We have not found Herod’s tomb, but we have examined a structure that may be Herod’s family tomb. It is not at Herodium but is in Jerusalem itself opposite the Damascus Gate, the most elaborate entrance to the Old City.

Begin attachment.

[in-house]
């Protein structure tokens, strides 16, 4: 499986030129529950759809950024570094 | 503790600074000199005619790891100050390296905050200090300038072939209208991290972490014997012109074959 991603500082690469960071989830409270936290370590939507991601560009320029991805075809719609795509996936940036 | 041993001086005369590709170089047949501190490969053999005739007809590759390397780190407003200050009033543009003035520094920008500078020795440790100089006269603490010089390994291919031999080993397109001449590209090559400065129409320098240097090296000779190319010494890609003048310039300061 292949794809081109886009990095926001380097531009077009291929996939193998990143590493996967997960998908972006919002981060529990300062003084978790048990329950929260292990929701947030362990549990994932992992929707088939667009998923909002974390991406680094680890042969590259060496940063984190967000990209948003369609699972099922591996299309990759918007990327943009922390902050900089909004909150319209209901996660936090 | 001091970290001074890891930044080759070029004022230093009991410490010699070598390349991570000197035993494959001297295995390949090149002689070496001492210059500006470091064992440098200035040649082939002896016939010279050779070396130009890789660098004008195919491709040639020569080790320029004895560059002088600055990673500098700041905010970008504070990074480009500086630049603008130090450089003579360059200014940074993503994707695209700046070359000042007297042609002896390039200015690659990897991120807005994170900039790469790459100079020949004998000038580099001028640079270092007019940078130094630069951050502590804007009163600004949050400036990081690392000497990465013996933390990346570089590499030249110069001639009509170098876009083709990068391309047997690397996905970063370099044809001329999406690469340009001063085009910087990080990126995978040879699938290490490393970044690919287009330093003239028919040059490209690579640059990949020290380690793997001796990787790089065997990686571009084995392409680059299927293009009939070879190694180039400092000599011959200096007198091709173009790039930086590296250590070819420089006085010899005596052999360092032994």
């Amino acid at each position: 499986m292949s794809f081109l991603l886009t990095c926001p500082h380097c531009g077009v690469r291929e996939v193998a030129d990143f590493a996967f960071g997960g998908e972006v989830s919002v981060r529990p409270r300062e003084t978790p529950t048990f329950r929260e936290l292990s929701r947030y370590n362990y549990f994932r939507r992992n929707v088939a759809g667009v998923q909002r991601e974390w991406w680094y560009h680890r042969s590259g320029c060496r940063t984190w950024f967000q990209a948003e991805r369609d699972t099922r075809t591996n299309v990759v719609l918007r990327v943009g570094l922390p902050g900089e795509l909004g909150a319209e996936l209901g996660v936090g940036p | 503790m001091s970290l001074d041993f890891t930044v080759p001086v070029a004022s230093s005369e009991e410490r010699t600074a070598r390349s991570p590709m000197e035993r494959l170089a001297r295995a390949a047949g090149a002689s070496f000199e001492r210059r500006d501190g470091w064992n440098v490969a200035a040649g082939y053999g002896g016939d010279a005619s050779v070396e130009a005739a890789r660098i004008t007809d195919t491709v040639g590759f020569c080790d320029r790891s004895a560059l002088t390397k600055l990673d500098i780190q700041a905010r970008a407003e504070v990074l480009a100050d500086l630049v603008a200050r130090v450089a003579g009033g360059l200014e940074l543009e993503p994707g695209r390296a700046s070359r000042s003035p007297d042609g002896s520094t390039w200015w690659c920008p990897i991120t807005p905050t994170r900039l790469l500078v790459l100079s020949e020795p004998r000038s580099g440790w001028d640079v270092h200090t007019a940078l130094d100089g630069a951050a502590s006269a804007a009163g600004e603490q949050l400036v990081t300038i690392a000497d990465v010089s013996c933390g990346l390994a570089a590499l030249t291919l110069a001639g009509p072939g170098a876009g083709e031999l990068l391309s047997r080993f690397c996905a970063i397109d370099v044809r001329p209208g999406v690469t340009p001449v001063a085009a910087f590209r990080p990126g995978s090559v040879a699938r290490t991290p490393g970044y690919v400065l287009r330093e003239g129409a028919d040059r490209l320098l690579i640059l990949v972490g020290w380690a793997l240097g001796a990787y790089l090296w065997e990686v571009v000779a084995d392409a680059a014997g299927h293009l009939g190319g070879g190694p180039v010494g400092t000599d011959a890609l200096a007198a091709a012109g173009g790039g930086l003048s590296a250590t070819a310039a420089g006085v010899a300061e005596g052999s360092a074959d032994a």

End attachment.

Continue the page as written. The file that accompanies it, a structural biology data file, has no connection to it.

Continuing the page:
As with Herodium, my interest in the Jerusalem structure at first had nothing to do with any interest in the burial of Herod or his family. The Jerusalem structure was intriguing because it contained some rare stonework called opus reticulatum. Opus reticulatum is part of a Roman wall-building technique used mainly in the period from the first century B.C. to the second century A.D. It was widely employed in Italy at this time but is unusual in the Near East. Opus reticulatum has been found, however, in Herod’s major winter palace in Jericho,a at Baniasb in northern Israel, and in the structure opposite the Damascus gate.